Finally finished reading Glamorama by Brett Easton Ellis. Now — boom! — I’m done. I can talk about it if the opportunity presents itself, although I can’t really imaging that happening, but I’m not really going into now. Something about Ellis’s writing is compelling and tedious at the same time. It’s strange. I wonder if that is reflective of the author’s personality at all?
So now the question is what do I read next?
Of course, I’m still in the midst of Millennial Makover, but I’m feeling my enthusiasm wane considerably. I doubt I’ll finish it, but before I do I hope to blog on the way the authors talk about the three different generations — Baby Boomers, Generation X, and Millennials — by detailing the TV shows that they grew up with and which refelct their specific mindset or cultural sensibility or whatever.
Anyhoo…I’ve moved fictionally anyway.
First to Netherland by Joseph O’Neil. It got a pretty good review in The New York Time Book Reivew, if I remember correctly. It was described as one of the better novels about 9/11, another sort of literary genre that I am interestred in. I started reading it and liked it, the writing, but something about the main character put me off. He seemed a bit of milk sop. I don’t know. He was from London, I think, and moves to New York, but after 9/11 the marriage falls apart and wife insists on leaving, certain that another attack on NY is inevitable. But really she wants to get away from her husband, because when he offers to leave his job and go with her she basically lets him know that it is because of him that she is really leaving. Anyway, the whole set up annoyed me, the way it was wrought, the characters. Blah. But I suppose that says as much about me, if not more, than it does about the book. I haven’t give up on this book but decided to set it aside.
And I moved onto All the Sad Young Literary Young Men, by Keith Gessen. I was eager to read this book after seeeing Gessen on an episode of Titlepage.tv. Also I learned that he is one of the founders of n+1, a literary journal, for which he has written reviews. I remember reading that he had a penchant for being a tough critic, even brutal. Perhaps I was missinformed. Anyway, I admit that fact alone made me want to find fault with his work. Also, I find the title of his novel a bit pretentious. I’m more partial to hip titles, such as Less Than Zero and Bright Lights, Big City and Generation X. But of course there is more to a book than a title and based on the first chapter that seems to be the case with this novel. I’m digging it so far.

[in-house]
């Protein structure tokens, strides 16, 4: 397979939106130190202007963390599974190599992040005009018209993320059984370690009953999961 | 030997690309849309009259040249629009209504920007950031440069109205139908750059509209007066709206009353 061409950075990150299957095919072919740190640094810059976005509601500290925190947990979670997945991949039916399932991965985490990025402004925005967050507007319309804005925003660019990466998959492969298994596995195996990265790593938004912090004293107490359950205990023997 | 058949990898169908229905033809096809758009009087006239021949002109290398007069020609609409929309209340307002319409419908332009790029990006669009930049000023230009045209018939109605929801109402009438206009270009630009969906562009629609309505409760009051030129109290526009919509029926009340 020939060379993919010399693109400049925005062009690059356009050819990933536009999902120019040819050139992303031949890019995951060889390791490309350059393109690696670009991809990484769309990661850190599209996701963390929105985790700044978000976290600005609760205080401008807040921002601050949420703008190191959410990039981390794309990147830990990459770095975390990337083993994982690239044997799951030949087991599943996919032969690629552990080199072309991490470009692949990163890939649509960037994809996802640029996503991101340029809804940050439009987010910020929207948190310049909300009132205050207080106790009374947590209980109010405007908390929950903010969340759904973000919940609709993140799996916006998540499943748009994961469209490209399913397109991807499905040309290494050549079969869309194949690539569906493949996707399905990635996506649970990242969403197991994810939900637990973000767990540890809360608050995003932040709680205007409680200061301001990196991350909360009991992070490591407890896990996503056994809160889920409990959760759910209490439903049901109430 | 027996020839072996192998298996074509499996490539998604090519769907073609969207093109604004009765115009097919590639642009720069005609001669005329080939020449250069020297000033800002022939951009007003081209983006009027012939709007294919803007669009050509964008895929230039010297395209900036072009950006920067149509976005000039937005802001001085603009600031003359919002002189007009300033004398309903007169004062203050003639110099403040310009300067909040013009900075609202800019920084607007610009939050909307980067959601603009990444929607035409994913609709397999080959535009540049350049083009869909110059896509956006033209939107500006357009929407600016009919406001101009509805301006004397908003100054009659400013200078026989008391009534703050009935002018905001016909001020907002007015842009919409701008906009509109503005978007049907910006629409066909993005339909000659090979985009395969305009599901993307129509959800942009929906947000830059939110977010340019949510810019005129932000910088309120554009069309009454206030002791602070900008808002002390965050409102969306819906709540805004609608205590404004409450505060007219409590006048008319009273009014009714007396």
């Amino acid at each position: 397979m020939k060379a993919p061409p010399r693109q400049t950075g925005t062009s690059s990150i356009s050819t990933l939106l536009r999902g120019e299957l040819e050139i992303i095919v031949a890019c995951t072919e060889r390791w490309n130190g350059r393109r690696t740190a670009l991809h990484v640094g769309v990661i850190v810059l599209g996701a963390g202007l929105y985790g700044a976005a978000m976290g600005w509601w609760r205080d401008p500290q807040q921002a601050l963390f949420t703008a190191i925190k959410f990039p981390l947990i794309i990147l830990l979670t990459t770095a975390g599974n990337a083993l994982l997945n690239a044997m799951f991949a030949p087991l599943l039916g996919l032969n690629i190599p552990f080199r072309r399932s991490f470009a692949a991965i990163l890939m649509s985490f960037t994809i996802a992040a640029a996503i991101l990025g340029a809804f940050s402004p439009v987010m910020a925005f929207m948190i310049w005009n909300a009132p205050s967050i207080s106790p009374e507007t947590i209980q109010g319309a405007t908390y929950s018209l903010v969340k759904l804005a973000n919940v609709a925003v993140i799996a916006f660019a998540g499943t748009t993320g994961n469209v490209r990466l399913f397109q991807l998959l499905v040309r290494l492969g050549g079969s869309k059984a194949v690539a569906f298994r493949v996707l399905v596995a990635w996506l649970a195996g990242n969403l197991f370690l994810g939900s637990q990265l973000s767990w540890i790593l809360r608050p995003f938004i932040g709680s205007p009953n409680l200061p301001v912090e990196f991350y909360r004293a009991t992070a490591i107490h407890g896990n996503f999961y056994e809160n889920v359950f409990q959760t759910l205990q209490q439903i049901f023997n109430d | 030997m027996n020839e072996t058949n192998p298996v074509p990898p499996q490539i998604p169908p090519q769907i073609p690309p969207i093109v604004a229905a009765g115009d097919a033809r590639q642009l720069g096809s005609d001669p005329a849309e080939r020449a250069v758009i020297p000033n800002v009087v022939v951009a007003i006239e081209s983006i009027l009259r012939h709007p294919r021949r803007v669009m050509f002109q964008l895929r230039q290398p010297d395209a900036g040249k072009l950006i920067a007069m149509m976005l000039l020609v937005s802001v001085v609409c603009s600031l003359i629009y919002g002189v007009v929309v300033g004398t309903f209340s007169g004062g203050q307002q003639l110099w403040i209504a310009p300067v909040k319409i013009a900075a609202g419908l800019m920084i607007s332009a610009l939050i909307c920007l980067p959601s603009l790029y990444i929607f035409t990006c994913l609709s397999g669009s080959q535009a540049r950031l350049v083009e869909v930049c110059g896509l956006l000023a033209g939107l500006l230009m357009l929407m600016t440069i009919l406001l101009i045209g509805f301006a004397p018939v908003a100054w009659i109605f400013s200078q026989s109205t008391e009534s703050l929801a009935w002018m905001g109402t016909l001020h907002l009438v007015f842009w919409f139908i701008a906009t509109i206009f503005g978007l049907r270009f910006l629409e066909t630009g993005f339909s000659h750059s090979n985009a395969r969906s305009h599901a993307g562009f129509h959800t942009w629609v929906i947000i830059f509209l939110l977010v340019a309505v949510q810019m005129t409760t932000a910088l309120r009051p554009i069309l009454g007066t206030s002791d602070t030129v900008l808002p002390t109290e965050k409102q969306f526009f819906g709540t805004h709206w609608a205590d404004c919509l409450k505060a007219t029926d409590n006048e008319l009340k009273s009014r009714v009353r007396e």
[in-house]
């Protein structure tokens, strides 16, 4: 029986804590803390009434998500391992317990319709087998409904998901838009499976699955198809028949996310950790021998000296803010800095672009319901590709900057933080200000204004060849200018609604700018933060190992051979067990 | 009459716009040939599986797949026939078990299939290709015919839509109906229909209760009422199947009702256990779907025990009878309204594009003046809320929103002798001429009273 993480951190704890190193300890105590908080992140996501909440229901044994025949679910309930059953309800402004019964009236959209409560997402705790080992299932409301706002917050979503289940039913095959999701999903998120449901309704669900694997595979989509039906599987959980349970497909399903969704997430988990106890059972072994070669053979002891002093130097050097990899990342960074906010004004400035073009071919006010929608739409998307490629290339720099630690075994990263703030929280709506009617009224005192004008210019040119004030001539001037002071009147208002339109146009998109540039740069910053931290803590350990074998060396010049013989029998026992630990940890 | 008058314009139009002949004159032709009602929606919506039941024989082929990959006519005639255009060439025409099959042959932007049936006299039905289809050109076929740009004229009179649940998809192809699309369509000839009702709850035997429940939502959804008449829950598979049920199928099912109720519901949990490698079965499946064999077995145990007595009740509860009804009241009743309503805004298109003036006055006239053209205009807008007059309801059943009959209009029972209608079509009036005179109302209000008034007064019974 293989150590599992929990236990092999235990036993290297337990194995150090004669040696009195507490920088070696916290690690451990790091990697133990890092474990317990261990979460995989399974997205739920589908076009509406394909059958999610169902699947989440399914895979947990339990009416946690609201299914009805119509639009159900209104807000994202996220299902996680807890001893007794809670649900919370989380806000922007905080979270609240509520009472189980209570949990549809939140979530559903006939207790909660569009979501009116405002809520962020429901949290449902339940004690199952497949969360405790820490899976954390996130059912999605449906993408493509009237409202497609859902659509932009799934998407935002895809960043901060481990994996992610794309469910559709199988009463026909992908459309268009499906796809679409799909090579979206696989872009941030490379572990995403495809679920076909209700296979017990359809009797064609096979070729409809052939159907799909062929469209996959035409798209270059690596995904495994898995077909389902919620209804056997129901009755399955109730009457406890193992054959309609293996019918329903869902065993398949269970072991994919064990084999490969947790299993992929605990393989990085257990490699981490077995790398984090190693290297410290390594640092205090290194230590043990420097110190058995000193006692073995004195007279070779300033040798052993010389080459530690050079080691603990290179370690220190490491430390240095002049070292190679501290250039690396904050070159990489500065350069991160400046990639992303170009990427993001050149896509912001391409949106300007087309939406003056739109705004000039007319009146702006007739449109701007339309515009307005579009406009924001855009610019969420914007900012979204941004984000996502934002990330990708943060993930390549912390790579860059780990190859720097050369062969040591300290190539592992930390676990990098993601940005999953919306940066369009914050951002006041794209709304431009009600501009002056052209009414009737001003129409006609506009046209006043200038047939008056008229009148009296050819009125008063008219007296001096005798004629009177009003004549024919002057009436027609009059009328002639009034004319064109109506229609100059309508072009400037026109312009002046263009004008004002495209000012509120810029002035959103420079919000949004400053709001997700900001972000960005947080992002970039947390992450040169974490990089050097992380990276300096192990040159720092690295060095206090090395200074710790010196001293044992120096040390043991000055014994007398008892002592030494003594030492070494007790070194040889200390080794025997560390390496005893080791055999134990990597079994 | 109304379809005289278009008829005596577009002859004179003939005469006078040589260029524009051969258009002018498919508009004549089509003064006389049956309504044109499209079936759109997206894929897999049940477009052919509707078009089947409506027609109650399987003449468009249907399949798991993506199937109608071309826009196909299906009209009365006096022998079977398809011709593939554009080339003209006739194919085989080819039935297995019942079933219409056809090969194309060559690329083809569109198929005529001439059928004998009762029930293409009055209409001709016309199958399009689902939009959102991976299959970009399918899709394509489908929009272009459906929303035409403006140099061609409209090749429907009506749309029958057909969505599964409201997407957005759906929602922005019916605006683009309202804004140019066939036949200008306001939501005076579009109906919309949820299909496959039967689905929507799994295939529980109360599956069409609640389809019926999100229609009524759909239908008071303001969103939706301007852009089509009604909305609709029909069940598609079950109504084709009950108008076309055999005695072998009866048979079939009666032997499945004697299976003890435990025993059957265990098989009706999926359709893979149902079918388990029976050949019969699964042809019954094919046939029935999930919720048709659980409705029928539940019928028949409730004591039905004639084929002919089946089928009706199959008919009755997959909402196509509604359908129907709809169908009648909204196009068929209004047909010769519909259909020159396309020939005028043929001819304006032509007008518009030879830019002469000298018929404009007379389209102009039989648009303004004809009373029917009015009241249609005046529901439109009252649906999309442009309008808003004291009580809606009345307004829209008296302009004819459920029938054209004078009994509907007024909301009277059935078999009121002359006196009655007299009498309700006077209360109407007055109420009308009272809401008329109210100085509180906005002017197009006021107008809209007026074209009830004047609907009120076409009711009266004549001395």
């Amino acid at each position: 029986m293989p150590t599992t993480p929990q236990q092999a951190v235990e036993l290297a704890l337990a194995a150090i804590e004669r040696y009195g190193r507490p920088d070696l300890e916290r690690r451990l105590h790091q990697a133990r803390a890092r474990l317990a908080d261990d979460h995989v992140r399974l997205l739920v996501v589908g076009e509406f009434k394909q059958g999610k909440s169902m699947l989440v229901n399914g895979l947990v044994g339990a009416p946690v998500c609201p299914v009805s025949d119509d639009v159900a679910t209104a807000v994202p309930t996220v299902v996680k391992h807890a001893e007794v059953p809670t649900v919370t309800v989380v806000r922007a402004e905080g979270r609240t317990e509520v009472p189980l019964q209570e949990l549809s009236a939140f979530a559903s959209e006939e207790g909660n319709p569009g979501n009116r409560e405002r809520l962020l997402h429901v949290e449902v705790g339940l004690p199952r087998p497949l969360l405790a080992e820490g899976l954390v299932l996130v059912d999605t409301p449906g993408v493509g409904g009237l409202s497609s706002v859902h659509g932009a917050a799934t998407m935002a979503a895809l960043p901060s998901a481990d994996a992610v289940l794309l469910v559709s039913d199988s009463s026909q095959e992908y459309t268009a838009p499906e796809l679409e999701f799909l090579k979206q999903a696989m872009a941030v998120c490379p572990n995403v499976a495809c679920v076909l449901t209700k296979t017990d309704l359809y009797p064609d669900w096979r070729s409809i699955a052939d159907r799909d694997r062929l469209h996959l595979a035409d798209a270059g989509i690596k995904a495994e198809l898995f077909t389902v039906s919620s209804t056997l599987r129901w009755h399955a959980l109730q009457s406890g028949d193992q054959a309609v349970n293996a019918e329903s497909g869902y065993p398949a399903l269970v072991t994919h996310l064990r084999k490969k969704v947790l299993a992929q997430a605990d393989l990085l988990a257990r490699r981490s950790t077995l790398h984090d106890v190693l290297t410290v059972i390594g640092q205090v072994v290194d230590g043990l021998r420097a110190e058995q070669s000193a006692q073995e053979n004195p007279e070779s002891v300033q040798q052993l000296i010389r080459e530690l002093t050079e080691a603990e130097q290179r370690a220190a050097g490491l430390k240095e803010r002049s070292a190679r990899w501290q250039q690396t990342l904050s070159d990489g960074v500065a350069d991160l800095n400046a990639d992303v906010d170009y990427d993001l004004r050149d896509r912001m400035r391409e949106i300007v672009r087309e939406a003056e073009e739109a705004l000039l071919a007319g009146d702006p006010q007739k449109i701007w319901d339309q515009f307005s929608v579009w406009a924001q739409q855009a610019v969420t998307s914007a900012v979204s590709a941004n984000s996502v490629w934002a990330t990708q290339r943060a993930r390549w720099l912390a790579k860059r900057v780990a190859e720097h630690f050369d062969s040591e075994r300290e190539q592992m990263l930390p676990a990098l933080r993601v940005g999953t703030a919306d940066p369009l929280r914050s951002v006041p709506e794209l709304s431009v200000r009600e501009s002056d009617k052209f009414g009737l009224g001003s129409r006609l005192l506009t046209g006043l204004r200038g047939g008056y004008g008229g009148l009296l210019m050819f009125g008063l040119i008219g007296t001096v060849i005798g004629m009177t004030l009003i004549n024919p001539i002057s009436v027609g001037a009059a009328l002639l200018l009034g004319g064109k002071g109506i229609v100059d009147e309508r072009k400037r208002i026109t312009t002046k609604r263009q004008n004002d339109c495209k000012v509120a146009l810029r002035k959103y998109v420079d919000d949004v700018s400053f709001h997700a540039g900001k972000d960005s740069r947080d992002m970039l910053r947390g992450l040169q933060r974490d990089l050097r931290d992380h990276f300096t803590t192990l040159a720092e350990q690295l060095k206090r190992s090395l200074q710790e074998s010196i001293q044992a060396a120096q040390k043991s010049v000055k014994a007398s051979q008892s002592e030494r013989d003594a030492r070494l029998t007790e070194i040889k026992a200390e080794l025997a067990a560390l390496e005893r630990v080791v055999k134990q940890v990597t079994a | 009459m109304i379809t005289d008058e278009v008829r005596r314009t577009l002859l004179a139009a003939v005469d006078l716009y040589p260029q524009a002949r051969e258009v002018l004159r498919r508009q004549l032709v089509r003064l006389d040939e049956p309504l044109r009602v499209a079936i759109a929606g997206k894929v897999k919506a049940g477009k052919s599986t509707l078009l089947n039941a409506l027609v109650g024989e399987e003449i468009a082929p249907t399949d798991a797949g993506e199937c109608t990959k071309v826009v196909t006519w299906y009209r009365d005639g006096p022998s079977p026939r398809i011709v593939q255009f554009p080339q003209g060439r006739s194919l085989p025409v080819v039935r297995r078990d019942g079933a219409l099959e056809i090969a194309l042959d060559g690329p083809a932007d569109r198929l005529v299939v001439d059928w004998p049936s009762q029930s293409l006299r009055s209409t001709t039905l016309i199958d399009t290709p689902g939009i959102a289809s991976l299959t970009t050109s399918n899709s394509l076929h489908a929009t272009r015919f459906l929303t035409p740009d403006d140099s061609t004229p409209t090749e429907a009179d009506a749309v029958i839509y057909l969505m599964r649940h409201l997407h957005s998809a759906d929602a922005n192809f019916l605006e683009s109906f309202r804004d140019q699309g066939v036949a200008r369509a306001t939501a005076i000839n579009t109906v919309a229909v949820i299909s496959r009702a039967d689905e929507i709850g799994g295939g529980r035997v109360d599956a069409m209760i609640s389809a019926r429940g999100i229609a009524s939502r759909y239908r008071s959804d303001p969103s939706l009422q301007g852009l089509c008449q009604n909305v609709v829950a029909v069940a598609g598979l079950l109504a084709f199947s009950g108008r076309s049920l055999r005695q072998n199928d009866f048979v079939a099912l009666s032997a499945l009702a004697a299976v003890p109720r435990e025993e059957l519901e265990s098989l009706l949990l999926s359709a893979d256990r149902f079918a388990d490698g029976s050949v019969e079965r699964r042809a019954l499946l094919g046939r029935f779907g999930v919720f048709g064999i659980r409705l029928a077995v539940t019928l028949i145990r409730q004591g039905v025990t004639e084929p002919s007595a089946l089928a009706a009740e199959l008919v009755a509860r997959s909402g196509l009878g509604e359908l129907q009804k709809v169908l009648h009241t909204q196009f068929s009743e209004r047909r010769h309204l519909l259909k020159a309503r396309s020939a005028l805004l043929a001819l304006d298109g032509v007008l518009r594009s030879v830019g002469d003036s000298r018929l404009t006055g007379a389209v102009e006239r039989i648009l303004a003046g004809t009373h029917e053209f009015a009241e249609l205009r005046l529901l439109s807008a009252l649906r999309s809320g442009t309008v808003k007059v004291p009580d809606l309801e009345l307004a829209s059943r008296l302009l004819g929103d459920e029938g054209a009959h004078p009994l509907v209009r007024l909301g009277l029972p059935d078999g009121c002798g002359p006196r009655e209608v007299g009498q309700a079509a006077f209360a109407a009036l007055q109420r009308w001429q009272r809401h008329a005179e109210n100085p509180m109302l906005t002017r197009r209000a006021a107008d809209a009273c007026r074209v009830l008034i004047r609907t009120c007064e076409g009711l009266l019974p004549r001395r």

But I’ve also recently nabbed a copy of White Noise by Don Delillo. For me, Delillo rates as one of those authors that I’ve always meant to read, always felt that I should read, but just never got around to it. White Noise was published in 1986, the year I graduated high school, and though I suppose there’s no real serious reason to attach significance to that fact, I do. Perhaps it is slightly legit, as Delillo, I think, tends to write fiction that comments upon and dissects the culture.
Also, just nabbed a copy of The Postman, by David Brin, because, I’m a shamed to admit, I actually have a strange fondness for the movie, staring Kevin Costner. It isn’t that I find it to be a particularly good movie, but I like the premise. I like dystopian stories.
And a nonfiction book entitled Just How Stupid Are We? which is the kind of hysterically-titled book that both intrigues and annoyes me at the outset, and so I feel compelled to read it, so as to either refute it, at least in my head, or find something worthwhile that isn’t all ranting down fall of society bullshit.